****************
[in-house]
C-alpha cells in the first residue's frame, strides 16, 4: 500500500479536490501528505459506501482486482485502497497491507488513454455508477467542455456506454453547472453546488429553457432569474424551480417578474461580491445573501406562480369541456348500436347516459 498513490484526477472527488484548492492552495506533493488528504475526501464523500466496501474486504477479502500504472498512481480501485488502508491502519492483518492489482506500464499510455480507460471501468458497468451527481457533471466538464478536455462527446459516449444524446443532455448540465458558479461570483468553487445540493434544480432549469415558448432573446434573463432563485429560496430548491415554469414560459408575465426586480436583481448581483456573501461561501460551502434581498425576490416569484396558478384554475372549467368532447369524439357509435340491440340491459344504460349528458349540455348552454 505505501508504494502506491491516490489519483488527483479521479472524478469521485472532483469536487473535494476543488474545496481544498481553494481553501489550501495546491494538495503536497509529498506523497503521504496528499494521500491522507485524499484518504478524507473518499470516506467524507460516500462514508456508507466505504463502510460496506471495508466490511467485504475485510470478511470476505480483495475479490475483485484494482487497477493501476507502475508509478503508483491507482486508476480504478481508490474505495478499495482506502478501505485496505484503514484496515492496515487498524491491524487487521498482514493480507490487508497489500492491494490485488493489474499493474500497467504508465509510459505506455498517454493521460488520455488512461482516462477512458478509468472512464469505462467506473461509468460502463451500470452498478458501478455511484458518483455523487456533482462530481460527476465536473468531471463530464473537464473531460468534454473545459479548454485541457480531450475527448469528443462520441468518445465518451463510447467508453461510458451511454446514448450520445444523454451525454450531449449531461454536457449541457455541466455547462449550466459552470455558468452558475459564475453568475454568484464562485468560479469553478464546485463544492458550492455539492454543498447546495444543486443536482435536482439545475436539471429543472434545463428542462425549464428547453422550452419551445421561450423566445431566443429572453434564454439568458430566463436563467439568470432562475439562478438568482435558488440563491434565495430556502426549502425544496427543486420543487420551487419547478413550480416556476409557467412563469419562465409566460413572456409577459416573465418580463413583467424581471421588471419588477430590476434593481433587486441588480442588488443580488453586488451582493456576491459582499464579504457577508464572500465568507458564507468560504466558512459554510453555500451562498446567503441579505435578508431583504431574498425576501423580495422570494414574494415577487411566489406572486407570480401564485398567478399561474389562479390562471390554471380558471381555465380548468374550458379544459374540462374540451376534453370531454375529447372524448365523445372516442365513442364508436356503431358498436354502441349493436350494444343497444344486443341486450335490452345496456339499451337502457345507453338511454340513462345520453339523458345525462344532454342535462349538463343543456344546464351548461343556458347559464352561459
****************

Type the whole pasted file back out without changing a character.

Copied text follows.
[in-house]
C-alpha cells in the first residue's frame, strides 16, 4: 500500500479536490501528505459506501482486482485502497497491507488513454455508477467542455456506454453547472453546488429553457432569474424551480417578474461580491445573501406562480369541456348500436347516459 498513490484526477472527488484548492492552495506533493488528504475526501464523500466496501474486504477479502500504472498512481480501485488502508491502519492483518492489482506500464499510455480507460471501468458497468451527481457533471466538464478536455462527446459516449444524446443532455448540465458558479461570483468553487445540493434544480432549469415558448432573446434573463432563485429560496430548491415554469414560459408575465426586480436583481448581483456573501461561501460551502434581498425576490416569484396558478384554475372549467368532447369524439357509435340491440340491459344504460349528458349540455348552454 505505501508504494502506491491516490489519483488527483479521479472524478469521485472532483469536487473535494476543488474545496481544498481553494481553501489550501495546491494538495503536497509529498506523497503521504496528499494521500491522507485524499484518504478524507473518499470516506467524507460516500462514508456508507466505504463502510460496506471495508466490511467485504475485510470478511470476505480483495475479490475483485484494482487497477493501476507502475508509478503508483491507482486508476480504478481508490474505495478499495482506502478501505485496505484503514484496515492496515487498524491491524487487521498482514493480507490487508497489500492491494490485488493489474499493474500497467504508465509510459505506455498517454493521460488520455488512461482516462477512458478509468472512464469505462467506473461509468460502463451500470452498478458501478455511484458518483455523487456533482462530481460527476465536473468531471463530464473537464473531460468534454473545459479548454485541457480531450475527448469528443462520441468518445465518451463510447467508453461510458451511454446514448450520445444523454451525454450531449449531461454536457449541457455541466455547462449550466459552470455558468452558475459564475453568475454568484464562485468560479469553478464546485463544492458550492455539492454543498447546495444543486443536482435536482439545475436539471429543472434545463428542462425549464428547453422550452419551445421561450423566445431566443429572453434564454439568458430566463436563467439568470432562475439562478438568482435558488440563491434565495430556502426549502425544496427543486420543487420551487419547478413550480416556476409557467412563469419562465409566460413572456409577459416573465418580463413583467424581471421588471419588477430590476434593481433587486441588480442588488443580488453586488451582493456576491459582499464579504457577508464572500465568507458564507468560504466558512459554510453555500451562498446567503441579505435578508431583504431574498425576501423580495422570494414574494415577487411566489406572486407570480401564485398567478399561474389562479390562471390554471380558471381555465380548468374550458379544459374540462374540451376534453370531454375529447372524448365523445372516442365513442364508436356503431358498436354502441349493436350494444343497444344486443341486450335490452345496456339499451337502457345507453338511454340513462345520453339523458345525462344532454342535462349538463343543456344546464351548461343556458347559464352561459